Our research seeks to understand differences in early language development by examining young children’s learning abilities and their experiences with language and communication. We use a variety of research methods, including eye tracking, analyses of infants’ natural learning environments, and studies of family-centered interventions.
Some of the questions that guide our research are:
- What do infants’ real-life learning environments look like? Who talks with babies, when, and how? How do interactions change over the first few years of life?
- What kinds of interactions are most helpful for learning words? Do the same kinds of interactions support word learning in children from different cultural and linguistic backgrounds?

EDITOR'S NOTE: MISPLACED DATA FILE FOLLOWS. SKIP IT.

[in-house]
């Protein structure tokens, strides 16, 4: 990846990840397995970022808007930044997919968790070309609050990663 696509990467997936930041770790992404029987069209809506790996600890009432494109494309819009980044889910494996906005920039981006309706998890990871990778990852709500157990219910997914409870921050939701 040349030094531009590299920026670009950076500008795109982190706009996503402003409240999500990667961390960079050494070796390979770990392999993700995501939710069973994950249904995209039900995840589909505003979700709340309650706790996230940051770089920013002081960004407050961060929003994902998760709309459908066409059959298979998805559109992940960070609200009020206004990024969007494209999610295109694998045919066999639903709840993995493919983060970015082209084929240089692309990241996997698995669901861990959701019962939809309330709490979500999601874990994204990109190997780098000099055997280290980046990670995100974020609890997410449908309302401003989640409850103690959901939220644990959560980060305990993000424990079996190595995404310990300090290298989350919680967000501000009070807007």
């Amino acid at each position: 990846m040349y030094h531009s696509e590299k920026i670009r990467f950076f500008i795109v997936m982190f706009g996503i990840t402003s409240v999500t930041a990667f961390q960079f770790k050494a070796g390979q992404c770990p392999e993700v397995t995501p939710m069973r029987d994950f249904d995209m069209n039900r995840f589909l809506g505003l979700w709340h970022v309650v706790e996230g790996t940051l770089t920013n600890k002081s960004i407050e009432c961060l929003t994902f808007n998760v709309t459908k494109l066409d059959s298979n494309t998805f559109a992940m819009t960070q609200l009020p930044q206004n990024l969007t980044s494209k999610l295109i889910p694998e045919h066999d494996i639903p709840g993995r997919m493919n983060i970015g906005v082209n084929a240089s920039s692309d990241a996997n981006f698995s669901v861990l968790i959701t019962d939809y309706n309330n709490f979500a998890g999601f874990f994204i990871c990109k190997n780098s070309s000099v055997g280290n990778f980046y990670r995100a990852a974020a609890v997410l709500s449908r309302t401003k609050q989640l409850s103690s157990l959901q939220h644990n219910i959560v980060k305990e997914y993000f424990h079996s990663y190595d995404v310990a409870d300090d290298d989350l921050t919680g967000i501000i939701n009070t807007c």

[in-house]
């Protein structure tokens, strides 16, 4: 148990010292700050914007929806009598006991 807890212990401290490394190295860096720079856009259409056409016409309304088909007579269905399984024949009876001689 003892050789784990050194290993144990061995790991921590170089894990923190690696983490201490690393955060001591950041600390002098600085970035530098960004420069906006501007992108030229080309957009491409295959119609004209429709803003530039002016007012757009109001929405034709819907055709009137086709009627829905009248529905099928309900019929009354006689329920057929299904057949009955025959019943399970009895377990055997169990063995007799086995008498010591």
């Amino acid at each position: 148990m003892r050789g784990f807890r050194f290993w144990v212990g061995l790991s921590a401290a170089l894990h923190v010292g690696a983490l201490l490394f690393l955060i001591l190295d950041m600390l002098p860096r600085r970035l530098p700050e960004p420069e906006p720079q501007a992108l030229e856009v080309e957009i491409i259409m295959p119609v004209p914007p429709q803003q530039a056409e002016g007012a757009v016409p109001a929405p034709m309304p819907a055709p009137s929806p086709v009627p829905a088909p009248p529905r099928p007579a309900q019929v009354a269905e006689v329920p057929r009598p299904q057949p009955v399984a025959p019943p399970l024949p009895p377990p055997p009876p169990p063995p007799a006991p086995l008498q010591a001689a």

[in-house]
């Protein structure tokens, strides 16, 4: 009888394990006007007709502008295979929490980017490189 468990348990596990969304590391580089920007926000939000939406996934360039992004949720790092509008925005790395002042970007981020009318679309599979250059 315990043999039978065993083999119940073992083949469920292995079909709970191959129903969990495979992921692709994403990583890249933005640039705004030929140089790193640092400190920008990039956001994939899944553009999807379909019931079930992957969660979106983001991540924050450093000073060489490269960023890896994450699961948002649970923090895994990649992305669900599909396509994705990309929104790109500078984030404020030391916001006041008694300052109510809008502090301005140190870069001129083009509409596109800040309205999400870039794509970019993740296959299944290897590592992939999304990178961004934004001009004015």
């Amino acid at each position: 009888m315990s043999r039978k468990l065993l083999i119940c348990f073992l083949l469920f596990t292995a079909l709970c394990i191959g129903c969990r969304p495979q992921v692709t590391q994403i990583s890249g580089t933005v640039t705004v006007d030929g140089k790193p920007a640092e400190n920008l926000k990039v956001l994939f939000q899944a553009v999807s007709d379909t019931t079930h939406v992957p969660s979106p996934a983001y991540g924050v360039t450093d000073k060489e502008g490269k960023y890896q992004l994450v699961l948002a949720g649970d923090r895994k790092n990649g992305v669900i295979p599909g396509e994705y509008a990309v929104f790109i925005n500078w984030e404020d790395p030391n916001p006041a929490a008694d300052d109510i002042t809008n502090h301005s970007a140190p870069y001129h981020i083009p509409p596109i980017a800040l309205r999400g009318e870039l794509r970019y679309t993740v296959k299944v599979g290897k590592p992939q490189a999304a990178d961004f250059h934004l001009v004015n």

- How do bilingual children gain language and literacy skills in their two languages? How does their
knowledge and experiences in one language affect the way they understand and learn a second one?
- How do socioeconomic conditions shape the contexts in which children develop and affect children’s
A key goal of our work is to inform the development of innovative approaches for supporting healthy development
in children from minoritized backgrounds.